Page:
With the track slewed across, work could start on removing the existing ballast so that the plastic membrane and geotextile mat could be installed. This was spread wide enough for the edge to be tucked into the drain gulley on the up side. The old ballast was loaded into wagons pulled by 13236 and was removed from site – some of better quality to be re-used for drainage, but most just kept for fill on non-trackwork jobs. New ballast was then laid on top of the geotextile/membrane sandwich and roughly levelled to sleeper base depth by the digger. Having the track slewed across meant that the whole of the new formation could be cleaned and renewed in one go, rather than doing it panel by panel. The new 60ft lengths of flat bottomed 113lb/yd (a) rails which had been delivered to the Salt Yard at Horsted Keynes were transferred down to the site and laid between the rails of the slewed track. In all there were 26 rails to make up 13 panels. They were all drilled ready for laying, so that time was gained while other work was going on with the track bed – with the exception of the pair to be used at the top end, which needed to be cut to fit to the existing formation by Sloop Bridge.

     
     

Checking levels and alignment against pegs which mark the original formation.

Special fishplates are needed to join bullhead and flat-bottomed rail sections.

Fixing ‘Pandrol’ clips. (Photo: Stuart Moon)

     
     

Looking north from the start of the new section.

Firewood brought up from Sheffield Park.

Looking back to Sheffield Park, with the original track on the down side before lifting.

     

Very early on in operations the diesel 13236 failed and so 592, which had been waiting patiently in the wings, found itself needed in a hurry and quickly became the star attraction – not only for being useful in pulling the site trains but providing a never-to-be-forgotten experience for any railway photographer (and everybody else) who happened to be around! The 24th January was a memorable day as 592 arrived from Horsted Keynes with a load of ballast but also carrying the laser-guided bulldozer on a well wagon. The ‘dozer’ started work at the south end of the site and in a relatively short time had graded the 200 or so yards needed, ready for rolling prior to track-laying. The road-railer brought up the vibrator/roller from Sheffield Park to compact the new track bed and then the give-or-take 364 (new) concrete sleepers were delivered from West Hoathly and set out to a 28-per-panel spacing. Work on laying new panels proceeded very quickly and, after the first panel was connected to the existing formation at Crown Place Bridge, the road-railer could again be used to lift rail and sleepers – and the occasional bag of coal and firewood. 592, which was now working full time on our celebrated ‘all steam’ railway, was of course unable to get back to Sheffield Park for its usual wash and brush up!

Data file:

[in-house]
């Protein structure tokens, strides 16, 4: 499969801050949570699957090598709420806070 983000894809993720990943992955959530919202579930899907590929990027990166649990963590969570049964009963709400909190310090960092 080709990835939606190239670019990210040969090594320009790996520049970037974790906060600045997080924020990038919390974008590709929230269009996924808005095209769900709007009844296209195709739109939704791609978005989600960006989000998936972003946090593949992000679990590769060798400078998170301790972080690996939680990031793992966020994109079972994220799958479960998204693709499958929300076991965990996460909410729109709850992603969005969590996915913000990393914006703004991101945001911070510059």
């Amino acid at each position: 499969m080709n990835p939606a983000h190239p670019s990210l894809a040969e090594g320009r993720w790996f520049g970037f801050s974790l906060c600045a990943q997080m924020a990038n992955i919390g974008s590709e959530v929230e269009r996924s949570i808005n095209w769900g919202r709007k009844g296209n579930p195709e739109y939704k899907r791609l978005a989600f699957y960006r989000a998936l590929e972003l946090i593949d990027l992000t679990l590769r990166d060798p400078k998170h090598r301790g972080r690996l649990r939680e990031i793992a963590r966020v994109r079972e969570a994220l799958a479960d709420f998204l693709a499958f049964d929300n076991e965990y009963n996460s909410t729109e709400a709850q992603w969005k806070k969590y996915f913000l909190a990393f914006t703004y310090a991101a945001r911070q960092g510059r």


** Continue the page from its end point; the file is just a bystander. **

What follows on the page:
A little local adjustment before the clips are put in.

Sleepers down and ready for the next pair of rails.

Putting the mat down before the last section is ballasted.

     
     

Cutting the old track section to fit in the last panel.

Grading the last small section where the laser dozer couldn’t go.

Ready for the last panel to be installed.

     

With track-laying almost completed by the end of the second week, Saturday 29th January saw the last panel connected to the running line ready for final ballasting and tamping. With the line now connected again, the old (temporary) track was broken up and the rails removed to the Salt Yard to await disposal or re-use. The old wooden sleepers were sorted – into re-usable, still fairly useful, and firewood – and stacked ready to be taken back to the Salt Yard by the Sunday PW gang. The old chairs have been salvaged as well, ready to be graded and re-used if possible. It was hoped to use panels of the old formation as temporary track at the Imberhorne Tip, but a decision was made to make up short panels back at the yard using only the best second-hand materials. At the time of writing the Thursday PW gang has already made up three half panels, ready to be transported to East Grinstead to extend the track at the tip as the digging gets under way towards the end of February.